I was listening outside house and techno. When I would hear stuff that I liked, I would just jot it down and conceptually keep writing ideas and patterns until the album came to a certain amount of music. Then I started transferring those ideas to MIDI notes on the hardware and then just kept writing. That was pretty much how I did it, but every track and every sound and every movement was kind of already thought out prior to sitting in the studio. There are only one or two tracks that I just wrote organically in the studio without having an idea. One was “Momentum” and the other one was “Zenith,” where I knew I wanted to do a beatless track, but I didn’t know how I wanted to approach it. That kind of came together very in the moment.

When you’re writing down these ideas for songs, what kind of things are you writing down? Is it single phrases, descriptive terms?

I use a lot of sample-based techniques, kind of hip-hop style. If I hear something that I like and I want to take from it, I’ll just write the sample, then I’ll chop the sample. Then, as I’m writing the music and I’m hearing it back to myself... I’m trying to think about how I want this to progress. I’ll start writing stuff like triples on a hat, a chord progression here. Basically I write my music in song form, so it would be like verse, chorus, verse, chorus, so it gives the dancefloor an expectation of some sort of similarity to a song. That’s how I put together my tracks. It’s not typically going to be a verse where you can sing along to it – it might be a synth line.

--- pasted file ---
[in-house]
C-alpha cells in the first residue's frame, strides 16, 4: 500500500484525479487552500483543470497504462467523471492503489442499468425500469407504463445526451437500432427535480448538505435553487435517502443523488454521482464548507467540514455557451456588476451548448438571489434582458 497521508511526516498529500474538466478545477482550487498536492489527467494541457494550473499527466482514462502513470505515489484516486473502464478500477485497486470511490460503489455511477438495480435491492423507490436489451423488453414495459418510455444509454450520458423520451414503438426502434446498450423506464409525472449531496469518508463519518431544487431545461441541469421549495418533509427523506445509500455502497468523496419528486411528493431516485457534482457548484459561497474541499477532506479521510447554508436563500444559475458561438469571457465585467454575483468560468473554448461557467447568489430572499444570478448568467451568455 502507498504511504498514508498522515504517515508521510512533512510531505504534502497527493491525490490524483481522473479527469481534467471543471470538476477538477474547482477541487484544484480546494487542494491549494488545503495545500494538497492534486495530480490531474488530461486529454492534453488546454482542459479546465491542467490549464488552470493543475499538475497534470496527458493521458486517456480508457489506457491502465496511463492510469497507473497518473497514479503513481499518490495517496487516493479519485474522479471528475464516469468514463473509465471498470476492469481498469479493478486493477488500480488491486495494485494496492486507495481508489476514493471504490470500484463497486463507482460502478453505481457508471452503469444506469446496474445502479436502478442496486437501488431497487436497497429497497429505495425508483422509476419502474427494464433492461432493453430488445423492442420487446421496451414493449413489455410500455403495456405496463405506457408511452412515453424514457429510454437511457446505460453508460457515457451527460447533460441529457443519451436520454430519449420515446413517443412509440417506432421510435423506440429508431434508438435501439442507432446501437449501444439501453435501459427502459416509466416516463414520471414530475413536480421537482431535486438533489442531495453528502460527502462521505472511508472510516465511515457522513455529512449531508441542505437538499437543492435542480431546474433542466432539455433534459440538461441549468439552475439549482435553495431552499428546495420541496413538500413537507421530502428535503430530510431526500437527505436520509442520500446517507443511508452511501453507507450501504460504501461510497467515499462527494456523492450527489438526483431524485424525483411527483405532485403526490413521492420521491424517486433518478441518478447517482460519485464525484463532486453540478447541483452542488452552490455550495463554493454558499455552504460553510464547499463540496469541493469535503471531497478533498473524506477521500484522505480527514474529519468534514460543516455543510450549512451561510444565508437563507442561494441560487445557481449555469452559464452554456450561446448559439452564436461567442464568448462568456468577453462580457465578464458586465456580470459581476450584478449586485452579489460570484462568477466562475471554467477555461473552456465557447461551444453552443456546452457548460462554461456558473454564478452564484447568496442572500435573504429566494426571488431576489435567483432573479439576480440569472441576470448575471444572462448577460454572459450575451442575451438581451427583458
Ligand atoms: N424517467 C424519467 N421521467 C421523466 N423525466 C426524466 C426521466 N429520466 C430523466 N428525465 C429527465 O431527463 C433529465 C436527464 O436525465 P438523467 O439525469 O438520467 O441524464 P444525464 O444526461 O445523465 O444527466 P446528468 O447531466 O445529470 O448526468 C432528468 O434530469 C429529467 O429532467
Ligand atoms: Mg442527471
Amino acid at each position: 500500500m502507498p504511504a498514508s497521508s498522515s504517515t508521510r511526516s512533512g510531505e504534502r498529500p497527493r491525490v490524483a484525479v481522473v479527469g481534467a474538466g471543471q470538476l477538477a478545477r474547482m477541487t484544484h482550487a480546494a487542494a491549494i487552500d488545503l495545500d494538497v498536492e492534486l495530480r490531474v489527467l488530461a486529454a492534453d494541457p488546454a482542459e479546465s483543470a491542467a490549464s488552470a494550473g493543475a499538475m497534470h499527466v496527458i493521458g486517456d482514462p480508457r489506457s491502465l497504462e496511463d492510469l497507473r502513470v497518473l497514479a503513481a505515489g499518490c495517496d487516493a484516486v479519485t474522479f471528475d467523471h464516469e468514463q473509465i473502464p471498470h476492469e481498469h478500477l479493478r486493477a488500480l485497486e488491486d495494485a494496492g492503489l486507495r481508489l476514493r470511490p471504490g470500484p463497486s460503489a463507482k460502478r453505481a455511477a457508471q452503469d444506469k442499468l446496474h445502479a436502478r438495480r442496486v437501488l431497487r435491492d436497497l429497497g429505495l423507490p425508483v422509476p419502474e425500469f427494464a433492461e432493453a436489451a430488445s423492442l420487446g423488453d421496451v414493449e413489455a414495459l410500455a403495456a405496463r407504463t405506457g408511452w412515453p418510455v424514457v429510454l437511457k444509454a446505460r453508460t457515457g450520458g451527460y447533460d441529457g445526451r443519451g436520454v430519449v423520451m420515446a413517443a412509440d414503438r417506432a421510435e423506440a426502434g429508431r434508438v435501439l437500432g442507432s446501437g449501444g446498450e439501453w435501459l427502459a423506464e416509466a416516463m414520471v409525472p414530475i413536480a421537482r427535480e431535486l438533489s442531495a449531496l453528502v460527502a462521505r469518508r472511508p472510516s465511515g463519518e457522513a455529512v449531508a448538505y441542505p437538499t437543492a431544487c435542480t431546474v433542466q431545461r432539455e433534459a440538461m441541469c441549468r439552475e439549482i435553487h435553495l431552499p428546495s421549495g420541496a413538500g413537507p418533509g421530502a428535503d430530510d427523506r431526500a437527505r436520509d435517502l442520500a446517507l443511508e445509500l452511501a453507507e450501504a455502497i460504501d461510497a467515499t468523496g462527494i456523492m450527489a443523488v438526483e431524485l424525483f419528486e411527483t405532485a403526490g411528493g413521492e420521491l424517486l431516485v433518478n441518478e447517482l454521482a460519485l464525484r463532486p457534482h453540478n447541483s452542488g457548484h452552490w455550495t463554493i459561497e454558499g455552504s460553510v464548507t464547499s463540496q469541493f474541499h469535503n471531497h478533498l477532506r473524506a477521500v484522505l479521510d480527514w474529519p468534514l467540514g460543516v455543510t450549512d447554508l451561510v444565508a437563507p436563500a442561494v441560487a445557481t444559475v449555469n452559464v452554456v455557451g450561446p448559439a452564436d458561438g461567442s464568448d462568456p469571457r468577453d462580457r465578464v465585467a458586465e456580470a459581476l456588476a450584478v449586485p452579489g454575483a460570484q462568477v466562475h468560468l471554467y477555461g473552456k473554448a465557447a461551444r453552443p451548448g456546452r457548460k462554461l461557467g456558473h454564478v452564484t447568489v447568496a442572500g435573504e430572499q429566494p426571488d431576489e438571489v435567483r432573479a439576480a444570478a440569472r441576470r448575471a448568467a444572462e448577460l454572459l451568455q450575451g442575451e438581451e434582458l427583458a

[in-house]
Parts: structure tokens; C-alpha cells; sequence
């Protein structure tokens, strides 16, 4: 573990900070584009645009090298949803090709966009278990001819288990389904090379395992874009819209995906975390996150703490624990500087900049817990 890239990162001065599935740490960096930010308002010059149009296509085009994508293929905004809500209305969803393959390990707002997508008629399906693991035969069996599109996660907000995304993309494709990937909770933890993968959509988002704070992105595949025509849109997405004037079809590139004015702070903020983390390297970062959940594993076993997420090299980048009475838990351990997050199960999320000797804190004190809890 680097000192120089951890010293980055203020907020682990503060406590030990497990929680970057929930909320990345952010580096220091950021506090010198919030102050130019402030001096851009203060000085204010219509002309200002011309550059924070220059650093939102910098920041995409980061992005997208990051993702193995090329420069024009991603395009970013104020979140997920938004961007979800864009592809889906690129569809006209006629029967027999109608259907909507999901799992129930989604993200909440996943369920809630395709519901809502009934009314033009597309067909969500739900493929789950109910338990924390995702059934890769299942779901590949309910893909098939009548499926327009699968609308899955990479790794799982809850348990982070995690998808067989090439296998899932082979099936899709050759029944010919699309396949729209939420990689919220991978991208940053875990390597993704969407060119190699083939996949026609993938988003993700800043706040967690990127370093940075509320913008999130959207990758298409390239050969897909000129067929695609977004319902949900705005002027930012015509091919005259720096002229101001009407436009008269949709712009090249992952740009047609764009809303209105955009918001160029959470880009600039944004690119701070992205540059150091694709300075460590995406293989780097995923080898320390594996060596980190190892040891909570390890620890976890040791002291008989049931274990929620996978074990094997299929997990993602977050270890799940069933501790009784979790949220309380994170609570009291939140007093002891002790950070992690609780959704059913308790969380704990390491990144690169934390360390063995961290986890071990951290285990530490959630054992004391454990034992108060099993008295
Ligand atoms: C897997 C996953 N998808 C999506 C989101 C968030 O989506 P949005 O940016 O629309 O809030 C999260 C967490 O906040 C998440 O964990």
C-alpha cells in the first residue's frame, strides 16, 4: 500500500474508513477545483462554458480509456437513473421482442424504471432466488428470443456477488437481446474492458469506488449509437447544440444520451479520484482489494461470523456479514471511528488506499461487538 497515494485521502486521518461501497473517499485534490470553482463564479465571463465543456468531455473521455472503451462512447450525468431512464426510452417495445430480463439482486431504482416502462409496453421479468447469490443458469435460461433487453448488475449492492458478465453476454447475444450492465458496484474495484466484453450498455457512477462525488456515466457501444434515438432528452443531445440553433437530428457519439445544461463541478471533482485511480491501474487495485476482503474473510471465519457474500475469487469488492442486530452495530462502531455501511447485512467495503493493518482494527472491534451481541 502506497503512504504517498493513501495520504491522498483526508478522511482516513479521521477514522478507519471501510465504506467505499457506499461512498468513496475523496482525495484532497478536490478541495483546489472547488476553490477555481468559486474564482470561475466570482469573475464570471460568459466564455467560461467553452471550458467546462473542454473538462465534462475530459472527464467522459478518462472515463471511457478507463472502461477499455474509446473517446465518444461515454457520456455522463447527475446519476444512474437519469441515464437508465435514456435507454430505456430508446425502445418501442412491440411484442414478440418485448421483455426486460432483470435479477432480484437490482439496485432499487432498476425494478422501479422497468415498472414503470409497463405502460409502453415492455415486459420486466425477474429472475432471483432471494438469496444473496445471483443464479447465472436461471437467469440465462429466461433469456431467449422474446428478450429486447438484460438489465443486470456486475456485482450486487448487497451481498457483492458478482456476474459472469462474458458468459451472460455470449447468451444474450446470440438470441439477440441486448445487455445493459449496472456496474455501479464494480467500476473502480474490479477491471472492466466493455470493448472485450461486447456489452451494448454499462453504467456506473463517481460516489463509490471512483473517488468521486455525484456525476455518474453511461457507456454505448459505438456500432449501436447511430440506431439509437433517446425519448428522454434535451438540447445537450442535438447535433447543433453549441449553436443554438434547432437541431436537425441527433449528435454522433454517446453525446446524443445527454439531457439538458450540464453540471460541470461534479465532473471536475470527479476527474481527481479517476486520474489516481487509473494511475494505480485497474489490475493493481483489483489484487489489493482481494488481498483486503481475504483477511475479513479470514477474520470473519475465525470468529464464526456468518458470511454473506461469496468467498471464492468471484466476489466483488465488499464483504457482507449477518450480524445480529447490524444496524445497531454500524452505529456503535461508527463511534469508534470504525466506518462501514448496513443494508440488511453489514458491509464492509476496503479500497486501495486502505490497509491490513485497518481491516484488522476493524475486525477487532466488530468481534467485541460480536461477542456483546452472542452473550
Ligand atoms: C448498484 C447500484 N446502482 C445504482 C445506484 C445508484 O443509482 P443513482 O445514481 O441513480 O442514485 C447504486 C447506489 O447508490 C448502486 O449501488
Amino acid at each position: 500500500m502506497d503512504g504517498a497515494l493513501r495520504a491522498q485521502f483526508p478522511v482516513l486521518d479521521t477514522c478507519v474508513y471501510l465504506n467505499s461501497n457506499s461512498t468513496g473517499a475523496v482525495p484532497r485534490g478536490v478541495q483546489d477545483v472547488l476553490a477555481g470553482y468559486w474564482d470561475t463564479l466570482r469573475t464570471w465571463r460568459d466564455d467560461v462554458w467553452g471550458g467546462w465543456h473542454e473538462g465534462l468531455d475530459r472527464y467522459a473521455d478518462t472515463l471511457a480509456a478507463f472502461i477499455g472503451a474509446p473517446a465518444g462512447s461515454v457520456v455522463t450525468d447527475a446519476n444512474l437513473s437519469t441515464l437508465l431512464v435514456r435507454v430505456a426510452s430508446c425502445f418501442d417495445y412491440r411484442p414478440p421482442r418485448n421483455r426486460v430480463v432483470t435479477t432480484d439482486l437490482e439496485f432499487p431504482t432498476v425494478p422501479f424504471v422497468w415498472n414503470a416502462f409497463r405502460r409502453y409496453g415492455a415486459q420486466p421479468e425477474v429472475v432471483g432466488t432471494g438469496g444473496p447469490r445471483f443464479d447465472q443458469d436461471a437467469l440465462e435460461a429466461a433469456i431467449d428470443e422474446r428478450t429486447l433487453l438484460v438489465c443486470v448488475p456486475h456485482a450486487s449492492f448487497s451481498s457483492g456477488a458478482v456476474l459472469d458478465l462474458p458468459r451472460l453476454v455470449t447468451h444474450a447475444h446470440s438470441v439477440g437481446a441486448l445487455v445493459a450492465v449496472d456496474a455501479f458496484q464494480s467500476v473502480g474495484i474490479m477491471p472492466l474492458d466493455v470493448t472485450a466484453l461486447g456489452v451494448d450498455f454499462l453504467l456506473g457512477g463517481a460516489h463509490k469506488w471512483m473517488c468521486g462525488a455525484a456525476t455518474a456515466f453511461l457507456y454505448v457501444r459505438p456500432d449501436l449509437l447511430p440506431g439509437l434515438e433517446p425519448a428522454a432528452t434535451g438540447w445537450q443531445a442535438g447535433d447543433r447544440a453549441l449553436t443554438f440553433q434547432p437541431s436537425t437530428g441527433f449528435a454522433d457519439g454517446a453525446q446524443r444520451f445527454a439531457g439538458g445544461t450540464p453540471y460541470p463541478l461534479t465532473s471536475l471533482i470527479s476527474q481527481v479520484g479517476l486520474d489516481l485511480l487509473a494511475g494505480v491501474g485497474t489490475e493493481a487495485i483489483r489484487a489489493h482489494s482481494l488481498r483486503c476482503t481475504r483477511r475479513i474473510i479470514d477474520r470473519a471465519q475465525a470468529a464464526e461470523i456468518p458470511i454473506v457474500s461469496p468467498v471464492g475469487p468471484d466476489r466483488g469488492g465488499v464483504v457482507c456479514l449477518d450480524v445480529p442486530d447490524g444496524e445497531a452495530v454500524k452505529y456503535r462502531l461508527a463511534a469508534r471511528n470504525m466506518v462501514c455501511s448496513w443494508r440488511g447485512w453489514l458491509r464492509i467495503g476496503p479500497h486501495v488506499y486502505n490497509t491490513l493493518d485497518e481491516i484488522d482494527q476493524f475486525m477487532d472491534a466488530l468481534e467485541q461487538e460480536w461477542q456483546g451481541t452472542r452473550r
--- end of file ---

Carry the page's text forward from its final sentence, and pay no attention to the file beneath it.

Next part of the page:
When I’m writing my notes, I’ll write that stuff. I’ll write how I’d want to approach that break down to a single note, where I’ll be like, “Cut bass here, slide hat into a delay reverb and then into thin air. Create a break.” I can almost hear the music prior to me writing the tracks in the studio.

You mentioned that while you were making the record, you didn’t listen to a lot of house and techno. What kind of music were you listening to?

I was listening to a lot of jazz, actually, Herbie Hancock and Miles Davis and stuff like that, just because a lot of that stuff is dark. I love Antonio Sánchez because his percussion is bananas. My music is very percussive, kind of Afro-influenced and jazz drum-influenced anyway. I was listening to these tracks or music to get ideas and to break normal house and techno tropes. When you listen to a lot of tracks, the hats always fall on the three, so it’s like, kick, hat, kick, hat, kick, hat. I didn’t want to get stuck in those kind of time signatures. I wanted my music to progress differently and have different variations to it.